Of course, it is the cars that are currently on the road that are causing the problem. The used car market is enormous and filled with polluting automobiles, but there are steps that you can take to avoid dangerous automobiles. It is now more important than ever to get vehicle checks carried out through HPI, as these can reveal important information about the automobile’s past and they find that 1 in 3 cars has a hidden secret of some kind. Additionally, they can now perform recall checks to see if the manufacturer has recalled that particular automobile. This allows people to shop confidently and find vehicles that are not doing as much damage to the environment as others.

Public Perception

With the rise in sales of alternatively fuelled vehicles, it is now becoming increasingly more common to see them on UK roads. Public perception has changed drastically in the last few years and this is because of the air pollution crisis, as well as the fact that there are now so many different reasons to switch to electric cars, such as Government grants and no road tax. A similar change in public opinion has happened in the United States, with electric car sales up by 47% in 2017.


The US is leading the way for lowering emissions as they have declined by 758 million metric tons since 2005, which is the largest amount by far with the UK in second with a decline of 170 million metric tons. Whilst it is clear that these two nations are doing a good job, there is still a lot of work that needs to be done in order to improve the air quality and stop so many premature deaths as a result of pollution.

With the Government’s plans, incentives to make the change and a change in public perception, it seems that the electric car revolution is fully underway.

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Consumers Investing in Eco-Friendly Cars with the UK Green Revolution



Eco-Friendly Cars

The UK public appears to be embracing the electric car UK Green Revolution, as recent statistics reveal that more and more consumers are making the switch from petrol and diesel to electric or alternatively fuelled vehicles. The demand for diesel fell by almost a third in October compared to last year, whilst hybrid and electric cars rose by a staggering 36.9%.

Time for UK Green Revolution Change

So, what is the reason for this sudden change? This comes down to the current situation in the UK, which has led to people embracing eco-friendly technologies and automobiles. One of the main reasons is the Government’s clean air plans, which includes the impending 2040 ban on petrol and diesel automobiles. There is then the rollout of the T-Charge in London, the city of Oxford announcing that they will be banning petrol and diesel from the city centre by 2020 and various other big announcements which take up a lot of space and time in the UK press.

h2>Diesel’s Reputation

In addition to this, the negative publicity against diesel has had a huge impact on the UK public. This has led to a lot of confusion over emissions, but actually, the newest low emission diesel automobiles will not face restrictions and are not as bad to drive as many believe. Most notably, German brand Volkswagen has been affected due to the emissions scandal in recent times. It was discovered that some emissions controls for VW’s turbocharged direct injection diesel engines were only activated during laboratory testing, so these automobiles were emitting 40 times more NO in real-world driving. As a result of this and all the negative publicity, the manufacturer has made adaptations and amended their vehicles in Europe. Additionally, they have made movements to improve the emissions from their cars, meaning that they are now one of the cleaner manufacturers. Their impressive range includes the Polo, Golf and Up, all of which can be found for affordable prices from places like Unbeatable Car.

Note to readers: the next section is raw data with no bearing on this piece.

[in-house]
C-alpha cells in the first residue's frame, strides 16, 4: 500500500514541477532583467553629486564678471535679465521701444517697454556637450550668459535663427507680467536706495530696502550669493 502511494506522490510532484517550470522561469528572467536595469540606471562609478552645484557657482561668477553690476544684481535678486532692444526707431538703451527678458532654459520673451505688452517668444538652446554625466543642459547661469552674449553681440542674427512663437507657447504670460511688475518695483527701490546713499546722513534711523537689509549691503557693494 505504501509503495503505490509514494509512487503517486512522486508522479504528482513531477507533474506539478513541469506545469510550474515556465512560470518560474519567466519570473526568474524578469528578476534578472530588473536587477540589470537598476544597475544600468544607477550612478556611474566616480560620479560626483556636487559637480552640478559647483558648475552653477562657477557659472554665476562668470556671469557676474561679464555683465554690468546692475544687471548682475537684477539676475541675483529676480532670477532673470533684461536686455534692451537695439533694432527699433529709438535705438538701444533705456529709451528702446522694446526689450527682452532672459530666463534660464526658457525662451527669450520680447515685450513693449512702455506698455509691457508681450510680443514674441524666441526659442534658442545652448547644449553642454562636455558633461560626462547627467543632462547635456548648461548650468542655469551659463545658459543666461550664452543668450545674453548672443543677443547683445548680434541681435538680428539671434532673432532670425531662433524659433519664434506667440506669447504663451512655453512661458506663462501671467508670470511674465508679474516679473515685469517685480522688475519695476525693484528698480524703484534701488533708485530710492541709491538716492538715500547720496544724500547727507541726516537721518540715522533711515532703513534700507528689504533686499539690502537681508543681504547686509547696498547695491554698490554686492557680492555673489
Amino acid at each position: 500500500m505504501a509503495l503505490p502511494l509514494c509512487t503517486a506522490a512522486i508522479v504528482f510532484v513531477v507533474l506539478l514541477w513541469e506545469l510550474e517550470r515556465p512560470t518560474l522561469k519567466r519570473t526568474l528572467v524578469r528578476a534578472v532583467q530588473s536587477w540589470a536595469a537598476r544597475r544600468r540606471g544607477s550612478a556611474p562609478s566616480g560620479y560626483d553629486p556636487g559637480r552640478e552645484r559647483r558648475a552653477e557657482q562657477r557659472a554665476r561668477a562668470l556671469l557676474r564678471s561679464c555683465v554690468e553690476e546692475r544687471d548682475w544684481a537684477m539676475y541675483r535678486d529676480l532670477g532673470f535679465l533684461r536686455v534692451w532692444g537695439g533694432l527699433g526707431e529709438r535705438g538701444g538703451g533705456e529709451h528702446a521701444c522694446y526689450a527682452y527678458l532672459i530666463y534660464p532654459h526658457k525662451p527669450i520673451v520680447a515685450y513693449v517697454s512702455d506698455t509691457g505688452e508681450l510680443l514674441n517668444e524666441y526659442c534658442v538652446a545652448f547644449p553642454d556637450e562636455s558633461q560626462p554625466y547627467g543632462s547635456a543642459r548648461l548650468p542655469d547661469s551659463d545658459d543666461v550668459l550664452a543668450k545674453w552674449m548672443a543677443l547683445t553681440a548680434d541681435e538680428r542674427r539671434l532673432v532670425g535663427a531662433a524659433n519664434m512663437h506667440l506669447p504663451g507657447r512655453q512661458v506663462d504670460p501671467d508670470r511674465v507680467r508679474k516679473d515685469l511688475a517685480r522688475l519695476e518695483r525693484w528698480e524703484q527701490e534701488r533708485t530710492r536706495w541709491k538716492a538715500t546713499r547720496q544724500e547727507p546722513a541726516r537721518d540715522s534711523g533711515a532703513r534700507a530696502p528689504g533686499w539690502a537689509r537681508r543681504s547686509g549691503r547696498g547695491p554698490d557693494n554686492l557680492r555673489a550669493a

The Current Market

The confusion over the Government’s current stance on diesel has clearly had a huge impact on the public. So much so that the Society of Motor Manufacturers and Traders (SMMT) has called on the Government to use the Autumn Budget to restore stability in the market and encourage the public to invest in the latest low emission automobiles. SMMT believes that this is the fastest and most effective way to address the serious air quality concerns in this country.


One way that the Government has encouraged the public to make the switch is by making incentives. Motorists can benefit from a grant when they purchase a new plug-in vehicle, plus there are benefits like no road tax for electric vehicles and no congestion charge. When these are combined with the low running costs, it makes owning an electric automobile an appealing prospect and especially because there are so many great models available and a type to suit every motorist. One of the main reasons holding motorists back is the perceived lack of charging points. However, there are currently over 13,000 up and down the country with this number rapidly increasing each month. It is thought that the amount of charging points will outnumber petrol stations by 2020, so it is easy to see more and more motorists start to invest in electric cars way ahead of the 2040 ban.

It is an interesting time in the UK as people are now embracing the electric car revolution. The Government’s clean air plans seem to have accelerated this revolution, plus the poor publicity that diesel has received has only strengthened the case for making the switch sooner rather than later.